In 1997 dozens of countries worldwide signed the Kyoto Protocol, which set the first binding targets for reducing global greenhouse gas (GHG) emissions. It also created incentives for how these targets could be reached. Although the United States was initially among the strongest advocates of international emissions trading, it was the European Union that actually first put such a system in place.
Approved in 2003, the European Union Emissions Trading Scheme (ETS) is the largest market of its kind. It encompasses over 11,000 industrial facilities in the energy and manufacturing sectors: from power stations and steel mills to car factories and chemical plants. Europe’s aviation sector has been in the ETS since 2012. In total, the ETS covers about 45 percent of European GHG emissions and thus about 5 percent of global emissions.
Flying with no regrets
Simple in theory
Global warming needs to be tackled globally. Consequently, it doesn’t matter where GHG emissions are cut as long as the global total declines. The principle of emissions trading is to reduce emissions where it’s most cost-effective.
The ETS obliges large energy, industrial, and aviation companies to have an emissions allowance for every metric ton of GHG they emit. The number of allowances is limited. This creates a market in which the price of allowances is determined by supply and demand. This market sends companies a price signal: at the current allowance price, does it make more sense for them to invest in climate-friendlier technology (and thus reduce their future need for allowances) or to simply keep buying allowances from other companies.
Limiting the number of allowances in circulation sets a cap on maximum total GHG emissions of companies covered by the ETS. Gradually reducing this number ought to be a fairly straightforward way of gradually decarbonizing Europe’s energy, industrial, and aviation sectors.
Thornier in practice
EU policymakers don’t want the ETS’s additional costs to place European industry at a disadvantage in global competition. Consequently, companies that compete globally receive a large proportion of their allowances at no cost.
When the ETS was first launched in 2005, all allowances were free. A company's allotment was based on its prior-year GHG emissions. In the wake of the 2008-09 economic crisis, many companies scaled back their production and thus emitted less carbon. But there was no corresponding reduction in the number of allowances issued. This created a glut in the allowance market, which led to a steep price decline.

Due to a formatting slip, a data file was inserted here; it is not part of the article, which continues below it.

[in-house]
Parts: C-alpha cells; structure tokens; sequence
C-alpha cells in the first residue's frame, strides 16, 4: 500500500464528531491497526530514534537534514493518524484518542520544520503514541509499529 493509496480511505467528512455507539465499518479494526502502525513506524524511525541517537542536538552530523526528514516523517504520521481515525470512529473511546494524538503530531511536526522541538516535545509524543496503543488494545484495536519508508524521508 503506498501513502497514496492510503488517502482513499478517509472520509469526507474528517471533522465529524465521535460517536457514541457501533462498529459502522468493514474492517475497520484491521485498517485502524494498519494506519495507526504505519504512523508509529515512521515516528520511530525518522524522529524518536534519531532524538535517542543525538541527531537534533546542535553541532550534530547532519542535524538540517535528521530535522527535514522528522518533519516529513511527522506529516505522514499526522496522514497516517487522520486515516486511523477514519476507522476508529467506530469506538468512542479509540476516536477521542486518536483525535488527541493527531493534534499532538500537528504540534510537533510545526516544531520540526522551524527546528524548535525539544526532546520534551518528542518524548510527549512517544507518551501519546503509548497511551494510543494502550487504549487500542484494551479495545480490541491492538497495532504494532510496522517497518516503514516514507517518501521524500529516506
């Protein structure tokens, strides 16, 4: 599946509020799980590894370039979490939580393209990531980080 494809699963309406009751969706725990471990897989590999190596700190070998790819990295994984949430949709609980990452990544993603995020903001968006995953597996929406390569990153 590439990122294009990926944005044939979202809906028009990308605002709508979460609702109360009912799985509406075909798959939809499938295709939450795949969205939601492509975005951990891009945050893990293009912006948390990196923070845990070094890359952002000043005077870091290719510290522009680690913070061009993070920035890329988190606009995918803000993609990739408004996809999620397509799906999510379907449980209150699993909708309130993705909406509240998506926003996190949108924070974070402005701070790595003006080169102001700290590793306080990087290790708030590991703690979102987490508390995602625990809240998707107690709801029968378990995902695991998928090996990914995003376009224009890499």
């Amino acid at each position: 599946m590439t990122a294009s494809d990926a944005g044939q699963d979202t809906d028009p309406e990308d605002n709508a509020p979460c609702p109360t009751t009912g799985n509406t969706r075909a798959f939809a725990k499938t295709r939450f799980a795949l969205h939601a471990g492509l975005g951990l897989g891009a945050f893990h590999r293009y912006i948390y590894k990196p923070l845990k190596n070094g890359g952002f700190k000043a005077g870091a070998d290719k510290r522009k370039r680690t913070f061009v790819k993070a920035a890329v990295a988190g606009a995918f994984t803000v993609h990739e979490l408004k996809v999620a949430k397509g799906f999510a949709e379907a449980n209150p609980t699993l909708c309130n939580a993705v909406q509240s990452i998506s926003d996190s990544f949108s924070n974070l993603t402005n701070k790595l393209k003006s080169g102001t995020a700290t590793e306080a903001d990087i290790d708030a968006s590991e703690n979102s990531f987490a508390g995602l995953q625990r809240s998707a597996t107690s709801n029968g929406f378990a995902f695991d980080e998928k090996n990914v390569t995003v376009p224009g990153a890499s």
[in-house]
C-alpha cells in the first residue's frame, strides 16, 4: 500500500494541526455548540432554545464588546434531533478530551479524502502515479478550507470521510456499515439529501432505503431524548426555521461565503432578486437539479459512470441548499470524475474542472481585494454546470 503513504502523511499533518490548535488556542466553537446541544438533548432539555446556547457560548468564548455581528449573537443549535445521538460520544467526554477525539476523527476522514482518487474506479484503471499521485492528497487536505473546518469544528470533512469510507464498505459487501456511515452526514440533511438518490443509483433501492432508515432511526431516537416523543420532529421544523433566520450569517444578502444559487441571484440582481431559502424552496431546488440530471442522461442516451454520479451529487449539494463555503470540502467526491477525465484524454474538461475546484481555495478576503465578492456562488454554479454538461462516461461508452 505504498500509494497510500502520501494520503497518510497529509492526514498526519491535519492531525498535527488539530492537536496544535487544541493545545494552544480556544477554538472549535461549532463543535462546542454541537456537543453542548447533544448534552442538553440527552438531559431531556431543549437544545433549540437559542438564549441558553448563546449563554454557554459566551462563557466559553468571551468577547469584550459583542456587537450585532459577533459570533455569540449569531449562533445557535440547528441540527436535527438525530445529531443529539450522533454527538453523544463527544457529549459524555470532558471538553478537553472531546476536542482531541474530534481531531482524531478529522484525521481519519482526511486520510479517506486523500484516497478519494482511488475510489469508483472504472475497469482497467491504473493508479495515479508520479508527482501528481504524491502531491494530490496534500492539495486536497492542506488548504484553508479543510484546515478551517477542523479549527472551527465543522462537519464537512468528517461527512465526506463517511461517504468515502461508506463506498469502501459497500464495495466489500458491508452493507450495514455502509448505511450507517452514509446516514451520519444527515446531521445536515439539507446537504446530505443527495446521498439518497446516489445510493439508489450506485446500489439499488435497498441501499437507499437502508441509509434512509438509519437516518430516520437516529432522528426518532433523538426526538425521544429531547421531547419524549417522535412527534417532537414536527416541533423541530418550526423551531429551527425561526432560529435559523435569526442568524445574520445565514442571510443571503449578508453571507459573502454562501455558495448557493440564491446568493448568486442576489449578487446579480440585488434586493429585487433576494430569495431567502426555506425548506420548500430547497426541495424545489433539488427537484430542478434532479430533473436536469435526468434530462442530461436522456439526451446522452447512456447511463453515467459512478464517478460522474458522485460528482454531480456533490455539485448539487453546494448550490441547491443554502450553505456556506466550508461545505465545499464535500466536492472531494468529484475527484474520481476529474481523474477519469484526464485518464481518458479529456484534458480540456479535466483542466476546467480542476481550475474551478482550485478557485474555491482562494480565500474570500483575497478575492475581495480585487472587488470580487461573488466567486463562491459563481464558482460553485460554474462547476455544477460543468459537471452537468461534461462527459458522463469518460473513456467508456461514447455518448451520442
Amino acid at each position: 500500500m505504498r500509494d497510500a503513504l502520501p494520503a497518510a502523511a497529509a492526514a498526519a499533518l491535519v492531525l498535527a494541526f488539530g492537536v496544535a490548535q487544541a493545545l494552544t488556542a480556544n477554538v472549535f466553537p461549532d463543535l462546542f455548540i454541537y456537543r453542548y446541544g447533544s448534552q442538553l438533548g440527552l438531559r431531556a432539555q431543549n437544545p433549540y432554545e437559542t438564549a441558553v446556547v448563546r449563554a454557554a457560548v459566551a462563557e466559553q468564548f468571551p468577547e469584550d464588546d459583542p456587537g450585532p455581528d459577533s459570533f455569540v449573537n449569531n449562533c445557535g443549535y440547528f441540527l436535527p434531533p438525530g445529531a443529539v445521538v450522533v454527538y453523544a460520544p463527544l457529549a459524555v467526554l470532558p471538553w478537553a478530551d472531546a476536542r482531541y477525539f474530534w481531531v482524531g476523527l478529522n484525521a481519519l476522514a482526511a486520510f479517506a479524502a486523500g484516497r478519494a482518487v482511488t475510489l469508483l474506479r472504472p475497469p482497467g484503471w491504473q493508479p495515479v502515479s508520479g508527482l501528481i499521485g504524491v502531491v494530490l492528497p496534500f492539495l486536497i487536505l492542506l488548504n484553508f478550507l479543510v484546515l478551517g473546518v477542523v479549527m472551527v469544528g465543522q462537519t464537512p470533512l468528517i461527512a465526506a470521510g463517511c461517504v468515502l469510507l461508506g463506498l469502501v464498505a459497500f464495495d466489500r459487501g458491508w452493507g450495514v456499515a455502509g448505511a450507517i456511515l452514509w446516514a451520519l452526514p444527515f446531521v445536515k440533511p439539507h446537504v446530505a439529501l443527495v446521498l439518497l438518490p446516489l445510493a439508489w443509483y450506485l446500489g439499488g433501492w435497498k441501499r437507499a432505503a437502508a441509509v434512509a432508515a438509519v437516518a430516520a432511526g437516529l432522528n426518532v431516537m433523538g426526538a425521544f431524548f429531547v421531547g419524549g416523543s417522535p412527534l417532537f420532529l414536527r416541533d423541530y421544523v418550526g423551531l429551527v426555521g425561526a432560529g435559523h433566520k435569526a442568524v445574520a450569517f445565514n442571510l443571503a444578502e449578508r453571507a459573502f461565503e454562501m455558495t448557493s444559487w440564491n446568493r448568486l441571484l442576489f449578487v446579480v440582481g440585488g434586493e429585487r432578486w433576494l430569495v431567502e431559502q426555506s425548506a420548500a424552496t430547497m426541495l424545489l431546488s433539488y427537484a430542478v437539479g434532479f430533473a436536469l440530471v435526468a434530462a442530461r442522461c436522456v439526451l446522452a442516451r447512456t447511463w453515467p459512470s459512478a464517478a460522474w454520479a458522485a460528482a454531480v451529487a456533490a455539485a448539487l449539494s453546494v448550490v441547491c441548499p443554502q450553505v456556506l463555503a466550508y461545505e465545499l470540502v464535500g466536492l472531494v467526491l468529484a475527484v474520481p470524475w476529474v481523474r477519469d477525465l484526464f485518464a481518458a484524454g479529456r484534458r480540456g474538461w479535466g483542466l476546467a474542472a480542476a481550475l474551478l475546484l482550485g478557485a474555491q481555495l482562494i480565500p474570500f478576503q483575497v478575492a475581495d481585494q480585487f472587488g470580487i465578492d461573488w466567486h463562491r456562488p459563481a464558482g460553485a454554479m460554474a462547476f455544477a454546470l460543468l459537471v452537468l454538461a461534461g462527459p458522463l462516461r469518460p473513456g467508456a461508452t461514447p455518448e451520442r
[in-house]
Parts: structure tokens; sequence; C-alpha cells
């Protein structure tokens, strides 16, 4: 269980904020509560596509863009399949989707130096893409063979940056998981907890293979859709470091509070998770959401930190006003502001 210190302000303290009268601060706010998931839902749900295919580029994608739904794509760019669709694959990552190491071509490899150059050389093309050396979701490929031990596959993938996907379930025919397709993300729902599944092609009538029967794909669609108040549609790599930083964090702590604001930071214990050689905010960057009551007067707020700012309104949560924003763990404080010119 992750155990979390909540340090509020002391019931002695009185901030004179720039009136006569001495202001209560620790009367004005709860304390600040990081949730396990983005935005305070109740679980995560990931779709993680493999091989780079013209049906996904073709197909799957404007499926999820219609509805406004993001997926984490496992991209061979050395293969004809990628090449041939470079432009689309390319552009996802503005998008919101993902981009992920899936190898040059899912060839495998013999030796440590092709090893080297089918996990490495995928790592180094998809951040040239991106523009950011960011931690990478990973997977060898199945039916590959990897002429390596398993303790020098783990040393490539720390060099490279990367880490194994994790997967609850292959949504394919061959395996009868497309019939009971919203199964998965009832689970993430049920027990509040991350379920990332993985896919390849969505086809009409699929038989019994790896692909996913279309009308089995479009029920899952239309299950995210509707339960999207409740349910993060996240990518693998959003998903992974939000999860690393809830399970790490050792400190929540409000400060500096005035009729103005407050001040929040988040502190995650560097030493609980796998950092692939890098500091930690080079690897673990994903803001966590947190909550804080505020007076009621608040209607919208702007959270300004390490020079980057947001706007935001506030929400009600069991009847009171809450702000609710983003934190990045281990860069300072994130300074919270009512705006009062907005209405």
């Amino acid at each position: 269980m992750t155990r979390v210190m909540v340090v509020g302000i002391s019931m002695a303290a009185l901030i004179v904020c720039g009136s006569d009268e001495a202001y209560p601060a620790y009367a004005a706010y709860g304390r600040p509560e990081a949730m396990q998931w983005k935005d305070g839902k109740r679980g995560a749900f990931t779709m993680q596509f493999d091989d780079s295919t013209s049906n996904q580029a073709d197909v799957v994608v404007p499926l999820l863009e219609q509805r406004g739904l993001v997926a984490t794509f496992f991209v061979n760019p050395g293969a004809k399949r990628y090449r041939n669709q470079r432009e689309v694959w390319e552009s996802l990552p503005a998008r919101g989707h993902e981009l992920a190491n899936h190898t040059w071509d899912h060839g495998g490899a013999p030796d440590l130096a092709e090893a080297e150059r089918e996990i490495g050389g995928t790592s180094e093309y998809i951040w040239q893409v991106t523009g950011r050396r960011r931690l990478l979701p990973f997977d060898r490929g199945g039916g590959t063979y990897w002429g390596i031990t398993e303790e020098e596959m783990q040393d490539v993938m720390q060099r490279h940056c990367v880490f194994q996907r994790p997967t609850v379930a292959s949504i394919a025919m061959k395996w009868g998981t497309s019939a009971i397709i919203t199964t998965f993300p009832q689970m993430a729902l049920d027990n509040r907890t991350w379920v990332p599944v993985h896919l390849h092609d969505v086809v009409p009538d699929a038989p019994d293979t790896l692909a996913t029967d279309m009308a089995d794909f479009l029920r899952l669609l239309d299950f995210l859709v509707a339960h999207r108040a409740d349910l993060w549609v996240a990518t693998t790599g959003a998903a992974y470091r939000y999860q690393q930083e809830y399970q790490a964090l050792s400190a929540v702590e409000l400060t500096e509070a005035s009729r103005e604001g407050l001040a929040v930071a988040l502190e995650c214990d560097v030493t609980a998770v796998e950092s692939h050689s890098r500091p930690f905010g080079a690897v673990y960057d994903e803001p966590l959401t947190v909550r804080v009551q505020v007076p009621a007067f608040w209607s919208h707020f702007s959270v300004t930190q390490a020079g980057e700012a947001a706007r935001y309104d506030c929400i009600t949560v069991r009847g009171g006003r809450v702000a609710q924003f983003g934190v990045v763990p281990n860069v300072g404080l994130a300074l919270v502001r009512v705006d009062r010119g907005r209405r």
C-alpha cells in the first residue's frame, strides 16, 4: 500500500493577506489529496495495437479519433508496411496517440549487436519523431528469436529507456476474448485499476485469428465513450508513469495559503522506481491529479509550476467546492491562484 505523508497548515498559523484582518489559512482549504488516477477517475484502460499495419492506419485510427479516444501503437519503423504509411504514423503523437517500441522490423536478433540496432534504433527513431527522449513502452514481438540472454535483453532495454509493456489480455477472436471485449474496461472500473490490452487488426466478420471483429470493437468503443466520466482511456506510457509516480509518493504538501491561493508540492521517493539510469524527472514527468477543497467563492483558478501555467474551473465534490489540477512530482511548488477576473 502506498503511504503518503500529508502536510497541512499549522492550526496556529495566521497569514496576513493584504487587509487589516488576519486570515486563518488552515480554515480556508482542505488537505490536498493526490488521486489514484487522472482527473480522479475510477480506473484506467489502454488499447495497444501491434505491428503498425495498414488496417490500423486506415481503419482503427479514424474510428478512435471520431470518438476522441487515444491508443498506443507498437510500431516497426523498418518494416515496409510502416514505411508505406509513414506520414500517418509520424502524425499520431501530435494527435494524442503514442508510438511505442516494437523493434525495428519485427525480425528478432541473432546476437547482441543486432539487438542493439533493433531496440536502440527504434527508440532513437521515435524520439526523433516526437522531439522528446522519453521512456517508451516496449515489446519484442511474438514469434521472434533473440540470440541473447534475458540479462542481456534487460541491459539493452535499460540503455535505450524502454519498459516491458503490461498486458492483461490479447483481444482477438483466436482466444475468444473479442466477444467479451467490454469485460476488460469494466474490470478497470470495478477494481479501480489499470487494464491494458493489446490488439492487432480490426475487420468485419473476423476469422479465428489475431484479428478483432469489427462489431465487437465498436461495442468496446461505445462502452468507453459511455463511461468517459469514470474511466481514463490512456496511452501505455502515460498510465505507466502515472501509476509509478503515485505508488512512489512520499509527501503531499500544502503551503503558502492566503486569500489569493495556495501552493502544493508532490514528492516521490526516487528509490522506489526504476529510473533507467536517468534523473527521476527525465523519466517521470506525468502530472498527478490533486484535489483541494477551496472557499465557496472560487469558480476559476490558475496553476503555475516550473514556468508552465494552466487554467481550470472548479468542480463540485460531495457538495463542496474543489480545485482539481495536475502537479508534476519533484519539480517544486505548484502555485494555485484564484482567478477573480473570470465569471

In addition, companies were able to acquire allowances by financing climate-friendly projects in developing and emerging countries. Not all of this funding ultimately went toward the intended project, and calculating the precise climate impact of that which did proved difficult. In any case, it soon became apparent that this scheme made it easy for companies to obtain carbon allowances for little money.
All of these factors resulted in the price of one metric ton of carbon falling to below €3 in 2013. Allowances this cheap would never encourage European companies to invest in climate-friendlier technology.
Reboot in 2013
Policymakers responded with three important changes that took effect in 2013. First, the EU itself began issuing the allowances instead of the member states. It also set the maximum GHG emissions of companies covered by the ETS at 2.08 billion metric tons. This figure was to be reduced by 1.7 percent annually through year-end 2020 and by 2.2 percent annually thereafter.
Second, an increasing proportion of allowances is auctioned instead of being issued at no cost. In fact, electricity producers have had to buy all their allowances in the secondary market since 2013. Third, the schemes to offset GHG emissions in developing and emerging countries were severely restricted and, in some cases, abolished. Since 2013, the EU has taken several additional steps to reduce the number of allowances in circulation.
Since year-end 2018, carbon prices have stayed between €20 and €30 per metric ton. Carbon therefore accounts for a big share of the cost of fossil-fueled power generation. At these prices, the ETS is serving its intended purpose: it’s encouraging companies to convert to green energy, sustainable production methods, and innovation.
The ETS is now making an important contribution toward the achievement of Europe’s climate targets. By 2030, the EU’s GHG emissions are supposed to decline by 40 percent relative to 1990. Companies in the ETS will do most of the work: they’ll reduce their emissions by 43 percent. Other sectors, including households, will only reduce theirs by 30 percent.
Setting the bar higher
At the end of 2019 the European Commission decided 40 percent wasn’t enough. Its Green Deal proposes cutting the EU’s carbon emissions by 50 or even 55 percent by 2030. The ETS’s current reduction trajectory isn’t steep enough to enable Europe to meet these new, more ambitious targets. Transport, agriculture, and households will therefore have to do their part. Some form of emissions trading may make sense for them too. Currently under discussion is the inclusion of large cargo ships in the ETS.
Despite its many advantages, the ETS is just one of a suite of mechanisms to help tackle climate change. Another is a carbon tax, which 15 EU countries have already introduced (with Germany likely to follow shortly). And of course everyone in the EU has a responsibility to conserve energy and thus shrink their carbon footprint. In short, effective climate protection requires teamwork.